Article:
China's central bank announced last Friday a flat reduction of 25 basis points of in banks' reserve requirements, as part of the anticipated pro-growth measures to stimulate the world´s second-largest economy. The slowing down of domestic consumption in the first half of the year, flared by the outbreaks in Shanghai, are expected to be stronger in the second half.
Thus the reserve requirement ratio (RRR) cut will take effect on April 25, the People's Bank of China (PBC), the country's central bank, said in a statement on its website.
An additional 25 basis points cut was announced for city commercial banks without cross-provincial operations and rural commercial banks with an RRR of more than 5%, according to the PBC, with the purpose of supporting micro firms and the rural economy.
The weighted average of RRRs at financial institutions would stand at 8.1% following the reduction, the central bank said, adding that the cut will release some 530 billion Yuan (US$ 83.18 billion) in long-term capital.
Earlier in the day, the PBC kept its key policy loan - the one-year medium-term lending facility (MLF) - unchanged at 2.85%, as the market is anticipating an imminent cut in banks' reserve requirements.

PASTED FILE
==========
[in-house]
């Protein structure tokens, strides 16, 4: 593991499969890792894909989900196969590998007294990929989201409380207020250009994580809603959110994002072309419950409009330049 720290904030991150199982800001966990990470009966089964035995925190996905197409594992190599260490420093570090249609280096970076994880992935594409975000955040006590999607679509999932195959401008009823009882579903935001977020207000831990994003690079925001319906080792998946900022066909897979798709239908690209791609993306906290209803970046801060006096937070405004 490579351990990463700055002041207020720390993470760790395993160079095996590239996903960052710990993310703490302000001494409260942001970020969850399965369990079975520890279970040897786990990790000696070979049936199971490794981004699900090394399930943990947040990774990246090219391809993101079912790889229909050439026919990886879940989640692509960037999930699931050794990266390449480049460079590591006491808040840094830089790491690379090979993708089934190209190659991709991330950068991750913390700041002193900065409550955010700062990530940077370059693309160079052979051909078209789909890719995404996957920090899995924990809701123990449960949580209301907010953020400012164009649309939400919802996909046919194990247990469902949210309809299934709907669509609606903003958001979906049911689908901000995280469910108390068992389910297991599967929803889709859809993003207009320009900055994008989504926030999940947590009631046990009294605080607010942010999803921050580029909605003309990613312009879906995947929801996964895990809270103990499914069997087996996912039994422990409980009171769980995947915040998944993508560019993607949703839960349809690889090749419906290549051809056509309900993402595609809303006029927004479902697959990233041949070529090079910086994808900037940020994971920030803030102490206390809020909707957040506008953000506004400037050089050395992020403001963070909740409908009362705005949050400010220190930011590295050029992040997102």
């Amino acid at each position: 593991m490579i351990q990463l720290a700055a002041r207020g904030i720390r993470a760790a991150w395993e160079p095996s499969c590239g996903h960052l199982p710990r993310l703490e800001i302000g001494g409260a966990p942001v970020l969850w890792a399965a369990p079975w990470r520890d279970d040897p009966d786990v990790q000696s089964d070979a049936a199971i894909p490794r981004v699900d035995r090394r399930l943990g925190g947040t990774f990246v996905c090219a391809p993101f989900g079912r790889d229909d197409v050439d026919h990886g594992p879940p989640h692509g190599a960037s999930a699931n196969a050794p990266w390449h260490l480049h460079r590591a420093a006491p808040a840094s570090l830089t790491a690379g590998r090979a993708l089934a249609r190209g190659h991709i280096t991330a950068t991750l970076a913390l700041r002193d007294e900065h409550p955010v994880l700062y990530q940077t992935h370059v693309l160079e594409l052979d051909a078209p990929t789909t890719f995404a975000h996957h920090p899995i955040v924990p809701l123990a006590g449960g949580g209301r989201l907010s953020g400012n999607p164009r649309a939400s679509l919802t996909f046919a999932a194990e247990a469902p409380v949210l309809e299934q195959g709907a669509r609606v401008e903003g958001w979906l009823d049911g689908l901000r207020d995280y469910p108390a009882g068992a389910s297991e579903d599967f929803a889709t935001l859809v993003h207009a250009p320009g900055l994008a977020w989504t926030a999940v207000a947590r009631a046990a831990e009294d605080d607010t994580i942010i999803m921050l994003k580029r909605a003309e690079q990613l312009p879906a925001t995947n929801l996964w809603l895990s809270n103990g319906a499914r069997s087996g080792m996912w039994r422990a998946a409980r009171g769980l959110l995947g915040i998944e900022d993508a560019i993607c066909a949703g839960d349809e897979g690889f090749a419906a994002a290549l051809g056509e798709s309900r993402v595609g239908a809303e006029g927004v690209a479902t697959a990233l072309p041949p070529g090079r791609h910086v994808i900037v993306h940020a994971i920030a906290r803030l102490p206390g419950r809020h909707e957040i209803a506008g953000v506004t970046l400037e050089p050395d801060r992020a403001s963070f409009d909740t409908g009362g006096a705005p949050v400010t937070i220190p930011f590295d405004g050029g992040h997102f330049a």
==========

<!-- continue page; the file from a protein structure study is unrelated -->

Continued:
The borrowing costs of seven-day repurchase agreements also remained flat at 2.1%.
Friday's moves fell short of market expectations of an RRR cut by 50 basis points, mirroring two previous cuts last year, which might be coupled with an interest rate cut in MLF loans.
The most recent universal RRR cut by half a percentage point in December 2021 was intended to release about 1.2 trillion yuan in long-term funds.
The PBC fears imported inflation concerns amid global uncertainties and renewed virus outbreaks in Shanghai. The Ukraine war continues influencing wild volatility for oil and gas prices, as well as the speed with which the United States Federal Reserve will hike interest rates.
Likewise China's National Development and Reform Commission, the country's top planning agency, announced plans to ramp up infrastructure investment to bolster economic growth.
If the virus flare-ups in Shanghai can be controlled in the first half of the year, it's likely that consumption might rebound beginning the third quarter thereby offsetting a possibly shrinking trade landscape in the second half amid Fed rate hike-fueled sluggish external demand, he said.